This glitzy premiere never came, as producers Jordan Gertner and Chris Hanley – unbeknownst to the director – created their own alternate cut. According to a lawsuit filed by Cullen, this included “incendiary imagery evoking 9/11 jumpers edited against pornography, as well as juxtaposing the holiest city in Islam against mind-control”.
The cast – including Depp, who had a small cameo – wrote to the producers expressing their distaste at a radically different approach they didn’t sign up for.
Heard and Depp were married at the time.
While Cullen set out to sue the producers for fraud and misappropriating his likeness, the producers counter-sued, accusing Cullen of going over budget. Amid this legal cross-fire, the Toronto programmers cancelled the festival’s screening.
A year later, in November 2016, the producers sued Heard for $10 million, for allegedly “breaching contract and committing tortuous interference.” She and Cullen, the producers stated, conspired to remove some provocative scenes.
Heard retaliated in March 2017, claiming the producers had violated a ‘nudity rider’ in her contract; after she had wrapped filming, a body double was used to shoot explicit pornographic scenes with – Heard alleged – the intention of making audiences believe it was her.
Eventually, Heard and the producers reached a settlement late last year, allowing London Fields to finally be released in America.
By then, Depp and Heard were having legal woes of their own over their bitter divorce proceedings.
Even after all that, the film reviews were brutal
It didn’t end there. The critics panned it, with the film receiving a rare 0 per cent rating on critical aggregator site Rotten Tomatoes.
“I’ve read the reviews,” shrugged Cullen, speaking to The Hollywood Reporter. “I agree with them.”
It made just $252,676 on its run in American cinemas, making it one of the worst-ever performers for a film shown in over 600 screens. Also featuring such 'It Girls' as Lily Cole and Cara Delevingne, who plays Keith’s wife Kath Talent, it was a paltry return.
While the London Fields fiasco is a classic case of inflated Hollywood egos, Amis gallantly stood by the release.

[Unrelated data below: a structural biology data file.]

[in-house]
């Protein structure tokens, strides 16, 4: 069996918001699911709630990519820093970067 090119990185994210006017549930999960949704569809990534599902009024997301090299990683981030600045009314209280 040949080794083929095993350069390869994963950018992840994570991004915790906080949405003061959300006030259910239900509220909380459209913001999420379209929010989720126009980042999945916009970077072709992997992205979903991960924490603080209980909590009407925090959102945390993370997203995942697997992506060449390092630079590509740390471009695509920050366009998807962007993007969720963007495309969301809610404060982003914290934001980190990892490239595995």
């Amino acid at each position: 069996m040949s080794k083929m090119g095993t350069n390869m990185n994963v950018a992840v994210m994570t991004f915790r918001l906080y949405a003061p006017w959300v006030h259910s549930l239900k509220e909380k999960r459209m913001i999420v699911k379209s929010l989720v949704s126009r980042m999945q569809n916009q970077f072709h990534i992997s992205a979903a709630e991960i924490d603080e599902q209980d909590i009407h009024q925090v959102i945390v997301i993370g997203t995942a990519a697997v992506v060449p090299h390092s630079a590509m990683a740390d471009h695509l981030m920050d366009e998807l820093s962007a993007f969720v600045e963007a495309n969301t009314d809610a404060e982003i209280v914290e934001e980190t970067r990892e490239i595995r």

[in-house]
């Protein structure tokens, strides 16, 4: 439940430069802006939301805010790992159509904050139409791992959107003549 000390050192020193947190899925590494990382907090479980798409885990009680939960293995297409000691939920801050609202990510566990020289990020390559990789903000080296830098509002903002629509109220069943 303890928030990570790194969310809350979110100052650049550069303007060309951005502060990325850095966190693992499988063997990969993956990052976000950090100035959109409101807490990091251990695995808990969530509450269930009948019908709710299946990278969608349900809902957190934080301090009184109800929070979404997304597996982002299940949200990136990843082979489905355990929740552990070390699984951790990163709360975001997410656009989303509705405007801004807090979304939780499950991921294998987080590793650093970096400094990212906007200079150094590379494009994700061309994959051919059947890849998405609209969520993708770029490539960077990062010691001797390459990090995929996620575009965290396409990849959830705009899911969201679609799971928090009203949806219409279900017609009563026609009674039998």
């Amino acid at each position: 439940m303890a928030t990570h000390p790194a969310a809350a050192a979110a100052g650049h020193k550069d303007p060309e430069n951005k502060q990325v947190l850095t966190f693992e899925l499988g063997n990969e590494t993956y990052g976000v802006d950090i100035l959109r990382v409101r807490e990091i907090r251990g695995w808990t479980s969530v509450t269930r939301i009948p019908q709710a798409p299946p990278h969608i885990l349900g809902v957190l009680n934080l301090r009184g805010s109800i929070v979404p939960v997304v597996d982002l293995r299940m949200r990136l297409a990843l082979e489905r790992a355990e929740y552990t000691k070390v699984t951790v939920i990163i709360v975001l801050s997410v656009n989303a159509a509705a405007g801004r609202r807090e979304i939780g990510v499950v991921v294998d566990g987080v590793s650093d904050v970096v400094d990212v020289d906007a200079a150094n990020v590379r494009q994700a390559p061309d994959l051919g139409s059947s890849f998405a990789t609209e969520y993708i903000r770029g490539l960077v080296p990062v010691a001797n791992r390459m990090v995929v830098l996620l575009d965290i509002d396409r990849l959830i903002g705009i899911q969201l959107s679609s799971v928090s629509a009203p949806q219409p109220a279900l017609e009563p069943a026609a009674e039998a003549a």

“I found it surprisingly faithful in many ways,” he told The Guardian, though admitted translating his words to the screen was no easy feat. Even the BBC’s two-part adaptation of Amis’ triumphant Money – a tale of advertising executives and garish movie producers – settled for a timid and rather literal take on Amis’ plot.
So, are Amis novels simply too hard to adapt?
Certainly most directors – perhaps with the exception of Cronenberg – would’ve struggled with London Fields. Amis’ prose is at its most dazzling and dense, a book about authorial control and unreliable narrators that is more geared to the written word than the visual image.
Simply showcasing the lurid characters, detaching them away from Amis’ manipulations, leaves filmgoers with nothing more than a gross set of caricatures.
Does this mean fans of Amis are destined never to see one of his books work on film?
“So far they seem to be doing [my novels] chronologically, and twenty-five years after the event,” Amis told me, when I interviewed him some years ago, for the release of Dead Babies, the second adaptation of one his novels. “Night Train will be made in 2020, or something!”
Back then, Don’t Look Now director Nicolas Roeg had scripted Amis’ 1997 crime yarn, and the author was “desperately curious” to see what Roeg would do.
In the end, Roeg’s version never got off the ground, although Amis’ prediction of a 2020 release is not so far off the mark. British director Carol Morley (The Falling) has filmed Night Train, starring Patricia Clarkson as Detective Mike Hoolihan, and due for release this year.
Perhaps wisely, Morley has re-titled it as Out of Blue, calling it a radical departure from the original novella.
“The way in is to own it and believe it’s yours,” she says. Maybe this is the only way to adapt Amis.
London Fields opens in the UAE on March 7th.
Updated: March 4, 2019 01:05 PM